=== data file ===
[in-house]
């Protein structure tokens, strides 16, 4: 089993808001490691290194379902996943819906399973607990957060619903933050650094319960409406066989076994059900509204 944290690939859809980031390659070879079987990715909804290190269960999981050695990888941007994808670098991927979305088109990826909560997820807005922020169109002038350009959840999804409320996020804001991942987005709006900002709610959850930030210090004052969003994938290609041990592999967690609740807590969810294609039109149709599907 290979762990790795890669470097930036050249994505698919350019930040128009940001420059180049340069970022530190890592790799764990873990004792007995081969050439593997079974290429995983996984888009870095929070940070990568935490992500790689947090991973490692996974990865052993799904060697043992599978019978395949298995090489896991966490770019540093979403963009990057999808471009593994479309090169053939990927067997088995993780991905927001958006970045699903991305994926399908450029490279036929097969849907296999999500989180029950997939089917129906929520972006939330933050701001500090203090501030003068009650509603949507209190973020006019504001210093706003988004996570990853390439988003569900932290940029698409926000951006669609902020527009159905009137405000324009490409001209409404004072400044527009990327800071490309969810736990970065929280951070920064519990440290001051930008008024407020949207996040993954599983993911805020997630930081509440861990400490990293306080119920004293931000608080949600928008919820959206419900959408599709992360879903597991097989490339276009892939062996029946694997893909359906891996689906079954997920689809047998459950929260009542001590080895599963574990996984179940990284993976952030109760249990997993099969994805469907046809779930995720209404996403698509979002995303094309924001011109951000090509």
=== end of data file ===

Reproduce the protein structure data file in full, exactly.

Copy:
[in-house]
């Protein structure tokens, strides 16, 4: 089993808001490691290194379902996943819906399973607990957060619903933050650094319960409406066989076994059900509204 944290690939859809980031390659070879079987990715909804290190269960999981050695990888941007994808670098991927979305088109990826909560997820807005922020169109002038350009959840999804409320996020804001991942987005709006900002709610959850930030210090004052969003994938290609041990592999967690609740807590969810294609039109149709599907 290979762990790795890669470097930036050249994505698919350019930040128009940001420059180049340069970022530190890592790799764990873990004792007995081969050439593997079974290429995983996984888009870095929070940070990568935490992500790689947090991973490692996974990865052993799904060697043992599978019978395949298995090489896991966490770019540093979403963009990057999808471009593994479309090169053939990927067997088995993780991905927001958006970045699903991305994926399908450029490279036929097969849907296999999500989180029950997939089917129906929520972006939330933050701001500090203090501030003068009650509603949507209190973020006019504001210093706003988004996570990853390439988003569900932290940029698409926000951006669609902020527009159905009137405000324009490409001209409404004072400044527009990327800071490309969810736990970065929280951070920064519990440290001051930008008024407020949207996040993954599983993911805020997630930081509440861990400490990293306080119920004293931000608080949600928008919820959206419900959408599709992360879903597991097989490339276009892939062996029946694997893909359906891996689906079954997920689809047998459950929260009542001590080895599963574990996984179940990284993976952030109760249990997993099969994805469907046809779930995720209404996403698509979002995303094309924001011109951000090509």